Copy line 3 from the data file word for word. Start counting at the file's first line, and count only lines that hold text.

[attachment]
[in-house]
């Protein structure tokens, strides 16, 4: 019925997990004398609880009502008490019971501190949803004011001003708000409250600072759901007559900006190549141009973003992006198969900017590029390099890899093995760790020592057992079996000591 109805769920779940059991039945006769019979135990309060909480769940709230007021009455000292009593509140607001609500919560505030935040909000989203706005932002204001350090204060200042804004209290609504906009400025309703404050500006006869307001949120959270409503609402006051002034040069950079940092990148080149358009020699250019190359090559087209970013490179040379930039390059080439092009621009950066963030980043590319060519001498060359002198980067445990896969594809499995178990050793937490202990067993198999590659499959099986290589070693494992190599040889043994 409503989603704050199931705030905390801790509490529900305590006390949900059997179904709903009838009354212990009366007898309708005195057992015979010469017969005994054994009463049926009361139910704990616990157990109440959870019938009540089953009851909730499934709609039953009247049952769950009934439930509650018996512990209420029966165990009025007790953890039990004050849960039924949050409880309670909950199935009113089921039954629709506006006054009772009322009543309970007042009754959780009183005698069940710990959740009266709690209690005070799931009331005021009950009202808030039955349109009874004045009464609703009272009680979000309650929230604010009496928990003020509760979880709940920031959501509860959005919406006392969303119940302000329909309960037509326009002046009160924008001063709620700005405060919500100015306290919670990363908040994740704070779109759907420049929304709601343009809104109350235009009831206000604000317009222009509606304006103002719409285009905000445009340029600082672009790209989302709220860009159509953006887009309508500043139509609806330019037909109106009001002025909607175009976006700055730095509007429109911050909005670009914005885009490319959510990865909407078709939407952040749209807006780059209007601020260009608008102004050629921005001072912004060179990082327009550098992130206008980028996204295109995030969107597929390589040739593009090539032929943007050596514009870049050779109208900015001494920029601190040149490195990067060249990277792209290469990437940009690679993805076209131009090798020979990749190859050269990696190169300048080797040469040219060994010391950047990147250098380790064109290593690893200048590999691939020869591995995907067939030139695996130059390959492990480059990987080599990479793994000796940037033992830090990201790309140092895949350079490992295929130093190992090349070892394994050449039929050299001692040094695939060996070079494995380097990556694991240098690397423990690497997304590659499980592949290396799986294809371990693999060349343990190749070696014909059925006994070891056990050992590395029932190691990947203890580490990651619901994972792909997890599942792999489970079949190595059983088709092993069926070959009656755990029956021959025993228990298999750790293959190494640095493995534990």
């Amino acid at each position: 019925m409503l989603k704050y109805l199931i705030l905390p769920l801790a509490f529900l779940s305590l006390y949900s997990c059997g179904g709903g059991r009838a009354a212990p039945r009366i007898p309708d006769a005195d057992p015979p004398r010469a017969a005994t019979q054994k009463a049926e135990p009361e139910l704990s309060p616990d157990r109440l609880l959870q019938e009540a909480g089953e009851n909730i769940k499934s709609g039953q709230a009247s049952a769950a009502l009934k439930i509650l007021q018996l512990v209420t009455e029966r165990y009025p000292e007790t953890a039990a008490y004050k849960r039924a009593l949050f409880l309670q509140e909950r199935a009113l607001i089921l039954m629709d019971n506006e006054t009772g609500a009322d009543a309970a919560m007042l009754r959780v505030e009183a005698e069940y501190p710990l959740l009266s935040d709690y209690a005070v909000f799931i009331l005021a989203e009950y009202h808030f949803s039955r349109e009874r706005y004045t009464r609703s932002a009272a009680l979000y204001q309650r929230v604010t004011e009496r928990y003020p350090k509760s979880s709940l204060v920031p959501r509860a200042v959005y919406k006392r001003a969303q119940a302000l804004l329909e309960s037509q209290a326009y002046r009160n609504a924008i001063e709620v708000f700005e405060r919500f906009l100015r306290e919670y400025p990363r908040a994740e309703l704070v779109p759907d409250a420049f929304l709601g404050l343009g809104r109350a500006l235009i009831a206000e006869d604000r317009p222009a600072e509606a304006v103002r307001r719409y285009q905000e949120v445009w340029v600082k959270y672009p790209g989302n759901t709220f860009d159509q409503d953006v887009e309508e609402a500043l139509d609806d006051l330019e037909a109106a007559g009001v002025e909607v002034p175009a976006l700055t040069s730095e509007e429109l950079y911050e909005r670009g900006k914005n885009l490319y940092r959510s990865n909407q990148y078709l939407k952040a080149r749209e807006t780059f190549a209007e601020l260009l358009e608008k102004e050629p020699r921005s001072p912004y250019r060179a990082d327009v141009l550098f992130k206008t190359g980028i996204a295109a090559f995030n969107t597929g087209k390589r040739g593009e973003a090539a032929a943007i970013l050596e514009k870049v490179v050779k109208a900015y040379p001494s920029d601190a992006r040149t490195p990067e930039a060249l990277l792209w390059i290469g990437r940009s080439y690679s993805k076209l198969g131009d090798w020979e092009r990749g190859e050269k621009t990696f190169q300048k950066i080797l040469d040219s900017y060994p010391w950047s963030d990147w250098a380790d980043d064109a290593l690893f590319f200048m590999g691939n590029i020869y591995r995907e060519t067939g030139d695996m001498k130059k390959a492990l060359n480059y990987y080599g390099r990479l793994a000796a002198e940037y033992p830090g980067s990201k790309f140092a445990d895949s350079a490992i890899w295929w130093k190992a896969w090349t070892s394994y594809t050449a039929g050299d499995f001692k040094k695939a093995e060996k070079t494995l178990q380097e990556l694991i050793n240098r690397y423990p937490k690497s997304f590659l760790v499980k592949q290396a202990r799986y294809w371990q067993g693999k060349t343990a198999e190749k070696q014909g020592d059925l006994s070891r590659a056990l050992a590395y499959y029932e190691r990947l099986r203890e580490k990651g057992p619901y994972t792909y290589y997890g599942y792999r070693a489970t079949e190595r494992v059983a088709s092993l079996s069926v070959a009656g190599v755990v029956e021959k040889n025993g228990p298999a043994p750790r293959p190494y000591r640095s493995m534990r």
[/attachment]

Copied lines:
């Amino acid at each position: 019925m409503l989603k704050y109805l199931i705030l905390p769920l801790a509490f529900l779940s305590l006390y949900s997990c059997g179904g709903g059991r009838a009354a212990p039945r009366i007898p309708d006769a005195d057992p015979p004398r010469a017969a005994t019979q054994k009463a049926e135990p009361e139910l704990s309060p616990d157990r109440l609880l959870q019938e009540a909480g089953e009851n909730i769940k499934s709609g039953q709230a009247s049952a769950a009502l009934k439930i509650l007021q018996l512990v209420t009455e029966r165990y009025p000292e007790t953890a039990a008490y004050k849960r039924a009593l949050f409880l309670q509140e909950r199935a009113l607001i089921l039954m629709d019971n506006e006054t009772g609500a009322d009543a309970a919560m007042l009754r959780v505030e009183a005698e069940y501190p710990l959740l009266s935040d709690y209690a005070v909000f799931i009331l005021a989203e009950y009202h808030f949803s039955r349109e009874r706005y004045t009464r609703s932002a009272a009680l979000y204001q309650r929230v604010t004011e009496r928990y003020p350090k509760s979880s709940l204060v920031p959501r509860a200042v959005y919406k006392r001003a969303q119940a302000l804004l329909e309960s037509q209290a326009y002046r009160n609504a924008i001063e709620v708000f700005e405060r919500f906009l100015r306290e919670y400025p990363r908040a994740e309703l704070v779109p759907d409250a420049f929304l709601g404050l343009g809104r109350a500006l235009i009831a206000e006869d604000r317009p222009a600072e509606a304006v103002r307001r719409y285009q905000e949120v445009w340029v600082k959270y672009p790209g989302n759901t709220f860009d159509q409503d953006v887009e309508e609402a500043l139509d609806d006051l330019e037909a109106a007559g009001v002025e909607v002034p175009a976006l700055t040069s730095e509007e429109l950079y911050e909005r670009g900006k914005n885009l490319y940092r959510s990865n909407q990148y078709l939407k952040a080149r749209e807006t780059f190549a209007e601020l260009l358009e608008k102004e050629p020699r921005s001072p912004y250019r060179a990082d327009v141009l550098f992130k206008t190359g980028i996204a295109a090559f995030n969107t597929g087209k390589r040739g593009e973003a090539a032929a943007i970013l050596e514009k870049v490179v050779k109208a900015y040379p001494s920029d601190a992006r040149t490195p990067e930039a060249l990277l792209w390059i290469g990437r940009s080439y690679s993805k076209l198969g131009d090798w020979e092009r990749g190859e050269k621009t990696f190169q300048k950066i080797l040469d040219s900017y060994p010391w950047s963030d990147w250098a380790d980043d064109a290593l690893f590319f200048m590999g691939n590029i020869y591995r995907e060519t067939g030139d695996m001498k130059k390959a492990l060359n480059y990987y080599g390099r990479l793994a000796a002198e940037y033992p830090g980067s990201k790309f140092a445990d895949s350079a490992i890899w295929w130093k190992a896969w090349t070892s394994y594809t050449a039929g050299d499995f001692k040094k695939a093995e060996k070079t494995l178990q380097e990556l694991i050793n240098r690397y423990p937490k690497s997304f590659l760790v499980k592949q290396a202990r799986y294809w371990q067993g693999k060349t343990a198999e190749k070696q014909g020592d059925l006994s070891r590659a056990l050992a590395y499959y029932e190691r990947l099986r203890e580490k990651g057992p619901y994972t792909y290589y997890g599942y792999r070693a489970t079949e190595r494992v059983a088709s092993l079996s069926v070959a009656g190599v755990v029956e021959k040889n025993g228990p298999a043994p750790r293959p190494y000591r640095s493995m534990r």